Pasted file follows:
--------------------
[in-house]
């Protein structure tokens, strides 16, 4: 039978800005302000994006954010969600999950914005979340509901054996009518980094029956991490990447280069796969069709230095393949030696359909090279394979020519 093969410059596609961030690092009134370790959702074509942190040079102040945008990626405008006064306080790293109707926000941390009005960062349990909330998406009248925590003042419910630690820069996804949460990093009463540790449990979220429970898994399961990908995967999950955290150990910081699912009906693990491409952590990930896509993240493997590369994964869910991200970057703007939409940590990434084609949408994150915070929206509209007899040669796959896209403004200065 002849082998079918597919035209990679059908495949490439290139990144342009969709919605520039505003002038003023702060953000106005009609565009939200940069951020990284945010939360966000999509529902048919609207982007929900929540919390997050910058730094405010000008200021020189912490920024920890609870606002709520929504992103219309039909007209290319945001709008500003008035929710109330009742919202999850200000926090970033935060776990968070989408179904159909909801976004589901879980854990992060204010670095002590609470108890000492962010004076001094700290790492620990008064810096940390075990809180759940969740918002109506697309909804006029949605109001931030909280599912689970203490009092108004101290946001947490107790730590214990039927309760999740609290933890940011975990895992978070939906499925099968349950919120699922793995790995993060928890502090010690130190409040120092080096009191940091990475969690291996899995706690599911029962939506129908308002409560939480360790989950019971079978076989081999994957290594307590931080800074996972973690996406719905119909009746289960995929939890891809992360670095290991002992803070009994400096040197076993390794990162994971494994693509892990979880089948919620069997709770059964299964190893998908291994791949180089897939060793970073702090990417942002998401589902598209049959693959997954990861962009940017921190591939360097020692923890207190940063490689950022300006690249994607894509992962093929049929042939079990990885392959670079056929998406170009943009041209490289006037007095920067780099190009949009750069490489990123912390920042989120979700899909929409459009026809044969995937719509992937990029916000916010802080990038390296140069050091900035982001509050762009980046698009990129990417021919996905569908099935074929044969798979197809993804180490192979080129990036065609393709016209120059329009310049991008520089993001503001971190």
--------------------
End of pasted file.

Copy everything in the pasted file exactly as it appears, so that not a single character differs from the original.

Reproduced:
[in-house]
């Protein structure tokens, strides 16, 4: 039978800005302000994006954010969600999950914005979340509901054996009518980094029956991490990447280069796969069709230095393949030696359909090279394979020519 093969410059596609961030690092009134370790959702074509942190040079102040945008990626405008006064306080790293109707926000941390009005960062349990909330998406009248925590003042419910630690820069996804949460990093009463540790449990979220429970898994399961990908995967999950955290150990910081699912009906693990491409952590990930896509993240493997590369994964869910991200970057703007939409940590990434084609949408994150915070929206509209007899040669796959896209403004200065 002849082998079918597919035209990679059908495949490439290139990144342009969709919605520039505003002038003023702060953000106005009609565009939200940069951020990284945010939360966000999509529902048919609207982007929900929540919390997050910058730094405010000008200021020189912490920024920890609870606002709520929504992103219309039909007209290319945001709008500003008035929710109330009742919202999850200000926090970033935060776990968070989408179904159909909801976004589901879980854990992060204010670095002590609470108890000492962010004076001094700290790492620990008064810096940390075990809180759940969740918002109506697309909804006029949605109001931030909280599912689970203490009092108004101290946001947490107790730590214990039927309760999740609290933890940011975990895992978070939906499925099968349950919120699922793995790995993060928890502090010690130190409040120092080096009191940091990475969690291996899995706690599911029962939506129908308002409560939480360790989950019971079978076989081999994957290594307590931080800074996972973690996406719905119909009746289960995929939890891809992360670095290991002992803070009994400096040197076993390794990162994971494994693509892990979880089948919620069997709770059964299964190893998908291994791949180089897939060793970073702090990417942002998401589902598209049959693959997954990861962009940017921190591939360097020692923890207190940063490689950022300006690249994607894509992962093929049929042939079990990885392959670079056929998406170009943009041209490289006037007095920067780099190009949009750069490489990123912390920042989120979700899909929409459009026809044969995937719509992937990029916000916010802080990038390296140069050091900035982001509050762009980046698009990129990417021919996905569908099935074929044969798979197809993804180490192979080129990036065609393709016209120059329009310049991008520089993001503001971190």